Tissue Kallikrein In Hypertension

a dominant gene expressed as renal or urinary kallikrein may be associated with a reduced risk of hypertension (16). This finding suggests that high urinary kallikrein may have a protective effect against the development of high blood pressure.

Reduced urinary kallikrein excretion has also been described in a number of genetically hypertensive rat models such as spontaneously hypertensive rats (SHR), New Zealand rats, Fawn-Hooded rats, and Dahl salt-sensitive (DSS) hypertensive rats (1721). Kinin appears to play a role in blood pressure regulation in SHR fed a salt-deficient diet, because the administration of a BK antagonist caused an increase in blood pressure (22). Furthermore, kininogen-deficient (Brown Norway-Katholiek) rats, which cannot generate kinin, are susceptible to the development of salt-induced hypertension (23). Several restriction fragment length polymorphisms have been mapped in the rat tissue kallikrein gene, and their regulatory regions have been identified in the SHR model (24). These findings indicate a possible difference in the tissue kallikrein gene locus between SHR and normotensive Wistar-Kyoto rats. Moreover, a tissue kallikrein RFLP has been shown to cosegregate with high blood pressure in the F2 offspring of SHR and normotensive Brown Norway-Katholiek crosses (25), suggesting a close linkage between the kallikrein gene locus and the hypertensive phenotype in SHR.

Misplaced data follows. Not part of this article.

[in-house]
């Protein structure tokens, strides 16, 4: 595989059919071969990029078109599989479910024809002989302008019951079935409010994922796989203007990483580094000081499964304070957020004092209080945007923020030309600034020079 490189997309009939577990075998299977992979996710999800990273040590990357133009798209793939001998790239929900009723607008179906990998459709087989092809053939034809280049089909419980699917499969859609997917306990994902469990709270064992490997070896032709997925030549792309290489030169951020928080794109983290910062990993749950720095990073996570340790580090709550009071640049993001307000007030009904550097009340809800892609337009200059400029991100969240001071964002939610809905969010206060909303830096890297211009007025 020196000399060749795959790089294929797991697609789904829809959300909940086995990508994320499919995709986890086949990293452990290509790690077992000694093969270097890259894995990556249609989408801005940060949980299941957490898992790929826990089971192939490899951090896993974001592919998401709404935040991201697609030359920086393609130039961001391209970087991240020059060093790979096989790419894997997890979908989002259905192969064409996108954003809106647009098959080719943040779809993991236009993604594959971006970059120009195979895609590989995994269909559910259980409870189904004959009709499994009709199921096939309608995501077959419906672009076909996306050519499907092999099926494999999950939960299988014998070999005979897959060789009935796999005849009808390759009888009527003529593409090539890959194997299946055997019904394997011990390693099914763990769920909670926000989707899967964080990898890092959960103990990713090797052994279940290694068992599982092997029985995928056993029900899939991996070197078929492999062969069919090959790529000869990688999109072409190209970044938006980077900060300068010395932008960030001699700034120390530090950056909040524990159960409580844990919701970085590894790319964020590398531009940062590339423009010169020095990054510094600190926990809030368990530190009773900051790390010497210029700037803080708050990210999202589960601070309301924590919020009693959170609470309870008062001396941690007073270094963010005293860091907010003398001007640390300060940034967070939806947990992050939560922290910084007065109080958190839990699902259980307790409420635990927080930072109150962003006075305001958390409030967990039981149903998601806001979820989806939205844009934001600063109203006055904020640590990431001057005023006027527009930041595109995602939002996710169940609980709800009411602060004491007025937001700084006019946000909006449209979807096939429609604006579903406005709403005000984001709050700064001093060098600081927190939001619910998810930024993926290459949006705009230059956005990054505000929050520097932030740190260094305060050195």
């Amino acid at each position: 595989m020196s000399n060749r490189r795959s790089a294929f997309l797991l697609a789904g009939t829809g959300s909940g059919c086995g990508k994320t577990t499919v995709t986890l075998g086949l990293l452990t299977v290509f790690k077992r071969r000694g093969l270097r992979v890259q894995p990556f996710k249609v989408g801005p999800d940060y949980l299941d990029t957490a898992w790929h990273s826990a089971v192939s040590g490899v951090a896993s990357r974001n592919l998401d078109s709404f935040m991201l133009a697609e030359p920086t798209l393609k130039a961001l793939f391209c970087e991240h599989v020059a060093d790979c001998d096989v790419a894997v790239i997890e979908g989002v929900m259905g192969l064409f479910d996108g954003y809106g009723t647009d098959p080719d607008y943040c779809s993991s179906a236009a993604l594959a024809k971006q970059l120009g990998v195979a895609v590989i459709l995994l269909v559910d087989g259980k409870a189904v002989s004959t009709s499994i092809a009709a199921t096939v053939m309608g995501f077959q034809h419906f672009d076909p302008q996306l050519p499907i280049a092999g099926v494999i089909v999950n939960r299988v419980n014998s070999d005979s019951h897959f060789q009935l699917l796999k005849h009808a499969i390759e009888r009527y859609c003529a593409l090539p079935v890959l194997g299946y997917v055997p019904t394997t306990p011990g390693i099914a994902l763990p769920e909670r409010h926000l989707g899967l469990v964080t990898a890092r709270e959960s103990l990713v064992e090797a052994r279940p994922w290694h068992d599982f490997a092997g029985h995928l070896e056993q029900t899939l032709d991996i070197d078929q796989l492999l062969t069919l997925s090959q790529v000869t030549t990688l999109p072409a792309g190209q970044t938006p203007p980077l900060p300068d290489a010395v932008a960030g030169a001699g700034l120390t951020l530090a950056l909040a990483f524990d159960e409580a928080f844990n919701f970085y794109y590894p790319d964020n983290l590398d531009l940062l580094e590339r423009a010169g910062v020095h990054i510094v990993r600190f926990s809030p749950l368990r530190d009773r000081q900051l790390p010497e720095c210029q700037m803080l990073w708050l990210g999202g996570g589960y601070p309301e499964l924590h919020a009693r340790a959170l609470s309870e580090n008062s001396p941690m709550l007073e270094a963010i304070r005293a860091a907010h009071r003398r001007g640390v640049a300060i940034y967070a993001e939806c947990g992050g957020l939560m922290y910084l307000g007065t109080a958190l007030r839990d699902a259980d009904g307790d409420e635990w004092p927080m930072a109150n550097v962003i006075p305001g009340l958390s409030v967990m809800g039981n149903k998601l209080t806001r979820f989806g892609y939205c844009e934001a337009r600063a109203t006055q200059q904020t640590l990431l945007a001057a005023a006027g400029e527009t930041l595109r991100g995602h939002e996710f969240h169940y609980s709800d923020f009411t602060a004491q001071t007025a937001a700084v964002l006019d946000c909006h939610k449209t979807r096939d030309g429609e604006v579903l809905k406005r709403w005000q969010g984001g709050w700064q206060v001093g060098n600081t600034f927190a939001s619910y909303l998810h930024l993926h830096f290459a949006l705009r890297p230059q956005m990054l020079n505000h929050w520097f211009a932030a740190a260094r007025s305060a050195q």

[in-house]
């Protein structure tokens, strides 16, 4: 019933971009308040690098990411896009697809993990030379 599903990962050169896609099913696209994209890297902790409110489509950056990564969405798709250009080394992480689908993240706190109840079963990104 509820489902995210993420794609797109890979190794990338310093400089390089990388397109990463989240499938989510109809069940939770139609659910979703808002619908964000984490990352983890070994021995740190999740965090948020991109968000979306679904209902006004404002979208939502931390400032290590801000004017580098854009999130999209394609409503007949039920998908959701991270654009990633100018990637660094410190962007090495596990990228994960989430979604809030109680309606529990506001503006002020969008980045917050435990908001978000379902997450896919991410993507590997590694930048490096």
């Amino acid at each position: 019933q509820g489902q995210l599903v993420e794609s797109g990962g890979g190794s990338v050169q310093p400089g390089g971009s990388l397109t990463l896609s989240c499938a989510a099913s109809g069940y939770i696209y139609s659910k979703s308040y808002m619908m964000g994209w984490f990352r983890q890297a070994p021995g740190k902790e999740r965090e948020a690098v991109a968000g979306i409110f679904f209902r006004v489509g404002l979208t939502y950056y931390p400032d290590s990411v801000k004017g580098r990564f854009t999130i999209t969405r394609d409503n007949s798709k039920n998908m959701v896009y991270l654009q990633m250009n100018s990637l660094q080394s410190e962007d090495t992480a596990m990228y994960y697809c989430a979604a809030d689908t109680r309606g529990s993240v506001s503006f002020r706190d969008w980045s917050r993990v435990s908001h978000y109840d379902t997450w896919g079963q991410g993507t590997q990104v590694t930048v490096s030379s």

We have shown that transgenic mice and rats overexpressing human tissue kallikrein were permanently hypotensive throughout their lifetime compared with their control littermates (26-29). Administration of aprotinin or icatibant to the transgenic mice raised their blood pressures to normal levels (26,27). These results indicate that the expression of functional human tissue kallikrein can permanently alter the blood pressure setting in the transgenic animals, and that the effect is mediated by the BK B2 receptor. This conclusion is further reinforced by a study showing that transgenic mice overexpressing human BK B2 receptor are hypotensive when compared with their control littermates (30). Moreover, ablation of the B2 receptor gene in mice causes salt-sensitive hypertension (31). Taken together, these findings provide the first direct evidence demonstrating the role of the KKS in blood pressure regulation in vivo and lend support to the hypothesis that elevated levels of tissue kallikrein may offer a protective effect in preventing the development of hypertension and cardiovascular and renal complications.

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